Intellectual historian Russell Jacoby writes in The Last Intellectuals, a controversial book about the fate of intellectualism in American life, that in an age of increasing academic specialization, the New Yorkers may be our last great generalist critics both in their attempt to write about all facets of culture and their desire to reach a large public. But many have since disputed his provocative theory arguing that new circles of intellectuals, among them African-Americans, feminists, and conservatives have arisen. What distinguishes these from earlier generations is the landscape in which they work. With American intellectual culture more diffuse and the country more ethnically diverse, no one group can dominate as the New York Intellectuals once seemed to. In his study of the New York Intellectuals, Critical Crossings, Neil Jumonville describes the New York Intellectuals’ field as "cultural criticism" because they sought to "synthesize and generalize cultural trends."

hile the New York Intellectuals remain a distinct phenomenon in American history they are also the legatees of a long and varied tradition of intellectualism in American life. Though different historians and critics offer various genealogies of American intellectual life, it is still possible to trace a rough outline of thought.

Puritan Jonathan Edwards, founder of Princeton University, would be considered by many among the first American intellectuals. America's intellectual founding fathers, such as Madison, Jefferson and Hamilton whose lives also encompassed dissent, were distinctly public thinkers.

uring the early-mid nineteenth century a group of critics and writers arose around The Dial magazine including crucial thinkers such as Ralph Waldo Emerson, Henry David Thoreau, Walt Whitman and Margaret Fuller. As reviewers, essayists and poets they addressed the social and political issues of their day, attempting to develop a distinctively American critical tradition.

Later the century produced The Genteel Tradition including writers such as Charles Eliot Norton and Richard Henry Stoddard. Primarily poets and novelists they were not as deeply involved in cultural debate as their forbears. During this period writer Henry Adams, editor of the North American Review practiced cultural criticism.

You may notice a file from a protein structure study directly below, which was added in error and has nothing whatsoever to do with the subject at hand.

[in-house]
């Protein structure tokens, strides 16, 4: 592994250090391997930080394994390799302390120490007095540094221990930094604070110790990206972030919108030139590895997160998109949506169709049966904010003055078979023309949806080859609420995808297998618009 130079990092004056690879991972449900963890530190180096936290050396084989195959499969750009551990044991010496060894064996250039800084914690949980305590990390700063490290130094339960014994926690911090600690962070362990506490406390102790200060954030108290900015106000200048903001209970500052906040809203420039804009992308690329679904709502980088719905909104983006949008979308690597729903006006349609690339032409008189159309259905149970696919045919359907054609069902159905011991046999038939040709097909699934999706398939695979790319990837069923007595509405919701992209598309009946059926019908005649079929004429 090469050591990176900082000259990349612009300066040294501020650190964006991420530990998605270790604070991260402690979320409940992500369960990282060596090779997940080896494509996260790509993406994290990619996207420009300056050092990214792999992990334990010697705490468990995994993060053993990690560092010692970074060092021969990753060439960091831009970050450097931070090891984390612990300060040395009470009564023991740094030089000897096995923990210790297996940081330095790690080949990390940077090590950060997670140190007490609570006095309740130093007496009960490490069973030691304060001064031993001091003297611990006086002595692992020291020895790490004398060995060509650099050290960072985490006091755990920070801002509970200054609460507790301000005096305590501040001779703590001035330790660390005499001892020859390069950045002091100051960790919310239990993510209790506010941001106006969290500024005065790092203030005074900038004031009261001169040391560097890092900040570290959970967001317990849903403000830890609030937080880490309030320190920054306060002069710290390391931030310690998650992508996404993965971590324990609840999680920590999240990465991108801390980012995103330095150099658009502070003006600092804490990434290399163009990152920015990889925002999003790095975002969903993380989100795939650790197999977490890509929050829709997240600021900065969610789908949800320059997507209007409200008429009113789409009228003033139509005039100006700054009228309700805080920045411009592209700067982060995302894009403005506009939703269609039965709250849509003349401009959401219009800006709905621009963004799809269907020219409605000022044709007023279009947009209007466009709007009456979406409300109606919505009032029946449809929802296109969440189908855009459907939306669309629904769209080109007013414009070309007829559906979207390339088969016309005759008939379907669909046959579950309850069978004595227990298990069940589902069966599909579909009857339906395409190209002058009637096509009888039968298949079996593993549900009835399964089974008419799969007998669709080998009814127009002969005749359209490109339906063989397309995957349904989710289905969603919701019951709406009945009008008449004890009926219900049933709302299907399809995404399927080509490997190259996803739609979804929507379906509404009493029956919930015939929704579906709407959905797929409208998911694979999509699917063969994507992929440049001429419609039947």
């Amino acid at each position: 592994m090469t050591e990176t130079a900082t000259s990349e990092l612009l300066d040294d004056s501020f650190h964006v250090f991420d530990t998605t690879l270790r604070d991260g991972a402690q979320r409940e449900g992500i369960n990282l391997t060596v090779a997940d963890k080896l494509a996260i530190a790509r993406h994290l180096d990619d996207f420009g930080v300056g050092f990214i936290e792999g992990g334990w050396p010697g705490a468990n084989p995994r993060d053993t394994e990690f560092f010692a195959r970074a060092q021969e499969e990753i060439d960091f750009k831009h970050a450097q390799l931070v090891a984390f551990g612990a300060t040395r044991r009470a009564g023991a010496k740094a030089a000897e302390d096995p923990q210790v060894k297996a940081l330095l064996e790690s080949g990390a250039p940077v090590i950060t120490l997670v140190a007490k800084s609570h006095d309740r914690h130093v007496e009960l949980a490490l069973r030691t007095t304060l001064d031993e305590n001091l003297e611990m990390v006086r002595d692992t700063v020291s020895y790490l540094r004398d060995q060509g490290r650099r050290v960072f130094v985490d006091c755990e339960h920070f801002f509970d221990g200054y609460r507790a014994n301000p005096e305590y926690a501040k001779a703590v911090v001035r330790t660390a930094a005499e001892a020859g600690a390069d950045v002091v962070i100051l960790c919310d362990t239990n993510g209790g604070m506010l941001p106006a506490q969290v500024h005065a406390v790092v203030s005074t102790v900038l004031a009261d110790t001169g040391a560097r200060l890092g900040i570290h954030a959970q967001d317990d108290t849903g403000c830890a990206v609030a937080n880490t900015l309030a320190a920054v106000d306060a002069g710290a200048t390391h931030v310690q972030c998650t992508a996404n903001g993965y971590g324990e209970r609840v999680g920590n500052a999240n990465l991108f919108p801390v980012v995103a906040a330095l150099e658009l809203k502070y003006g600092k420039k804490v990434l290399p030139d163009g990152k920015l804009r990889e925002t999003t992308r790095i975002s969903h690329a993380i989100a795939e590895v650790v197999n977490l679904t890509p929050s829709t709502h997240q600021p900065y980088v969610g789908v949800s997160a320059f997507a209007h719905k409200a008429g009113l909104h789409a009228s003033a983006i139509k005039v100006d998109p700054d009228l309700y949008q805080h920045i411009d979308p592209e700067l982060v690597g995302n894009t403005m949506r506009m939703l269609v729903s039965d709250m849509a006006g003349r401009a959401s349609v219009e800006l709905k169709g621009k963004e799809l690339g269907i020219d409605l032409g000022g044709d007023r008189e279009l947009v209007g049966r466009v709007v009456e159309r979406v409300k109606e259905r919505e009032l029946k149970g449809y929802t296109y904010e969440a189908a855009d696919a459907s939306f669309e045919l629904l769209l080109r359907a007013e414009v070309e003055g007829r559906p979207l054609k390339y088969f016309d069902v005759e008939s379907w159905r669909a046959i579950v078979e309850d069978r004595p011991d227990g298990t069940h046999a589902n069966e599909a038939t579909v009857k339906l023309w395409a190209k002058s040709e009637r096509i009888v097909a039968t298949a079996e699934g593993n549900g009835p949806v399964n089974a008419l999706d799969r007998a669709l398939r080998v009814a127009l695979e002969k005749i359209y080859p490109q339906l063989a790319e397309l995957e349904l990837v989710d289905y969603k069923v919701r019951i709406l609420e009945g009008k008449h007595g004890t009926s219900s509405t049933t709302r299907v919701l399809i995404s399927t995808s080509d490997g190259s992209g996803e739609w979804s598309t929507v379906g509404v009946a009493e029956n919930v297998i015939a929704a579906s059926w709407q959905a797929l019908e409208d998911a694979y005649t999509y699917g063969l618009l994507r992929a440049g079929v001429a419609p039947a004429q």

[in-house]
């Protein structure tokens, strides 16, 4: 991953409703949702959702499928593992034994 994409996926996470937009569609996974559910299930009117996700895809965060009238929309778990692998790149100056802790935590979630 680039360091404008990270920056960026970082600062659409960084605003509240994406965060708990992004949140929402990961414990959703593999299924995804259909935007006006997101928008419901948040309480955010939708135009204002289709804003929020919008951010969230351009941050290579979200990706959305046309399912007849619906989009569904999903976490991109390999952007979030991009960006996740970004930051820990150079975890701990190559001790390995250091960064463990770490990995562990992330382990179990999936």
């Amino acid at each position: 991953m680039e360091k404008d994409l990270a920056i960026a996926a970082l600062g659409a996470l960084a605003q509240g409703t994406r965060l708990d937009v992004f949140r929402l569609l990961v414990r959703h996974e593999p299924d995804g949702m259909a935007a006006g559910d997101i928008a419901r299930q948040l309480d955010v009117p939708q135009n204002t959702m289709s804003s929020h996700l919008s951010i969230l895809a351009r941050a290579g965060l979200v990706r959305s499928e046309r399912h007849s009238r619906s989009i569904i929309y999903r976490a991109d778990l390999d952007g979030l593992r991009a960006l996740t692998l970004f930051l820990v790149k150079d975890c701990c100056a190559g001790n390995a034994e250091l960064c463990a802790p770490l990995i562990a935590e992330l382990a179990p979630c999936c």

y the twentieth century intellectualism had begun to firmly plant itself in New York City and especially in Greenwich Village. During the teens the Young Intellectuals, such as Van Wyck Brooks, Walter Lippman and Edmund Wilson, rebelled against their provincial and middle class origins. They championed the cosmopolitan ethic of city life and sexual and political radicalism as well as artistic modernism against traditional mores. This literary left-wing wrote for The Masses and Liberator.

uring the 1920s a host of groups enriched American intellectual life from the lost generation intellectuals of Malcolm Cowley and Kenneth Burke to the men and women of the Harlem Renaissance like Langston Hughes, Zora Neale Hurston and Jean Toomer to the Algonquin group of Dorothy Parker and Alexander Woolcot.

And there were the Southern Agrarians who became known as the New Critics centered around Vanderbilt University. Poets, novelists and critics such as Robert Penn Warren, John Crowe Ransom and Allan Tate, they extolled an anti-urban politically conservative ethic.

y the 1930s the Depression acted to make intellectuals a highly political group. Those such as Waldo Frank, Michael Gold and V.F. Calverton wrote for left wing magazines such as the communist The New Masses and the Marxist journal Modern Monthly.

It was during this decade that the New York Intellectuals themselves arose. Though working class Jewish immigrants they were the rich inheritors of the radical political and cultural traditions of Greenwich Village.

Cultural and social critics, they were primarily essayists as opposed to novelists or poets. They would carry on the American and Western intellectual debate within the political and social confines of their era: the rise of communism and the Cold War in the second half of the twentieth century, and the triumph of the modernist esthetic.